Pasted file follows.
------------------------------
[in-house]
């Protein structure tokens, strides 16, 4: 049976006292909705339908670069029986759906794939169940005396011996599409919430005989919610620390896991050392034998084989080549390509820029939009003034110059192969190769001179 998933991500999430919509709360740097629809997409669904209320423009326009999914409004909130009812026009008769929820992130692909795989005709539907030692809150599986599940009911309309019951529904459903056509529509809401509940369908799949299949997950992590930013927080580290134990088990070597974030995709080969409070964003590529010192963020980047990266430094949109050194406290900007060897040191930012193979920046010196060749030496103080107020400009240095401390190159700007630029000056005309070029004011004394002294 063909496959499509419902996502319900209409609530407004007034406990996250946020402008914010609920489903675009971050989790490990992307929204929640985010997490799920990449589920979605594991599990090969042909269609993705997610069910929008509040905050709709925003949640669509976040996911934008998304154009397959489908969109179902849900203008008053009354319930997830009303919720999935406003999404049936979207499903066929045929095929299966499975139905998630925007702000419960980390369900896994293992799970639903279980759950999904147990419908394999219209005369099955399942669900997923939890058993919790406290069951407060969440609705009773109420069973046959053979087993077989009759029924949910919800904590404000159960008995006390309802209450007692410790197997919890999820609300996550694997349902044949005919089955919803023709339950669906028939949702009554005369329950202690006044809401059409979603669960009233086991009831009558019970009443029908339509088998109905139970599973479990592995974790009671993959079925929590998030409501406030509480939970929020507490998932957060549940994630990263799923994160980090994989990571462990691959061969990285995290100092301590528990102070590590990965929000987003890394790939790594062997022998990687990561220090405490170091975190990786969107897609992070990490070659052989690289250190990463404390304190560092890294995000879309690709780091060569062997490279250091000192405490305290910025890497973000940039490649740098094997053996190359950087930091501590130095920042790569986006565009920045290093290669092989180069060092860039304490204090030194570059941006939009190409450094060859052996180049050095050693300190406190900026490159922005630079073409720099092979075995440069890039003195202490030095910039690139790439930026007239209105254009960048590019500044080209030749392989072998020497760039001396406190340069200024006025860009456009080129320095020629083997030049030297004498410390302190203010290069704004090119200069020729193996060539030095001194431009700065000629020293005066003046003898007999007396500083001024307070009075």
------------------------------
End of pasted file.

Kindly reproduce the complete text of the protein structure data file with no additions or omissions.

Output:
[in-house]
């Protein structure tokens, strides 16, 4: 049976006292909705339908670069029986759906794939169940005396011996599409919430005989919610620390896991050392034998084989080549390509820029939009003034110059192969190769001179 998933991500999430919509709360740097629809997409669904209320423009326009999914409004909130009812026009008769929820992130692909795989005709539907030692809150599986599940009911309309019951529904459903056509529509809401509940369908799949299949997950992590930013927080580290134990088990070597974030995709080969409070964003590529010192963020980047990266430094949109050194406290900007060897040191930012193979920046010196060749030496103080107020400009240095401390190159700007630029000056005309070029004011004394002294 063909496959499509419902996502319900209409609530407004007034406990996250946020402008914010609920489903675009971050989790490990992307929204929640985010997490799920990449589920979605594991599990090969042909269609993705997610069910929008509040905050709709925003949640669509976040996911934008998304154009397959489908969109179902849900203008008053009354319930997830009303919720999935406003999404049936979207499903066929045929095929299966499975139905998630925007702000419960980390369900896994293992799970639903279980759950999904147990419908394999219209005369099955399942669900997923939890058993919790406290069951407060969440609705009773109420069973046959053979087993077989009759029924949910919800904590404000159960008995006390309802209450007692410790197997919890999820609300996550694997349902044949005919089955919803023709339950669906028939949702009554005369329950202690006044809401059409979603669960009233086991009831009558019970009443029908339509088998109905139970599973479990592995974790009671993959079925929590998030409501406030509480939970929020507490998932957060549940994630990263799923994160980090994989990571462990691959061969990285995290100092301590528990102070590590990965929000987003890394790939790594062997022998990687990561220090405490170091975190990786969107897609992070990490070659052989690289250190990463404390304190560092890294995000879309690709780091060569062997490279250091000192405490305290910025890497973000940039490649740098094997053996190359950087930091501590130095920042790569986006565009920045290093290669092989180069060092860039304490204090030194570059941006939009190409450094060859052996180049050095050693300190406190900026490159922005630079073409720099092979075995440069890039003195202490030095910039690139790439930026007239209105254009960048590019500044080209030749392989072998020497760039001396406190340069200024006025860009456009080129320095020629083997030049030297004498410390302190203010290069704004090119200069020729193996060539030095001194431009700065000629020293005066003046003898007999007396500083001024307070009075």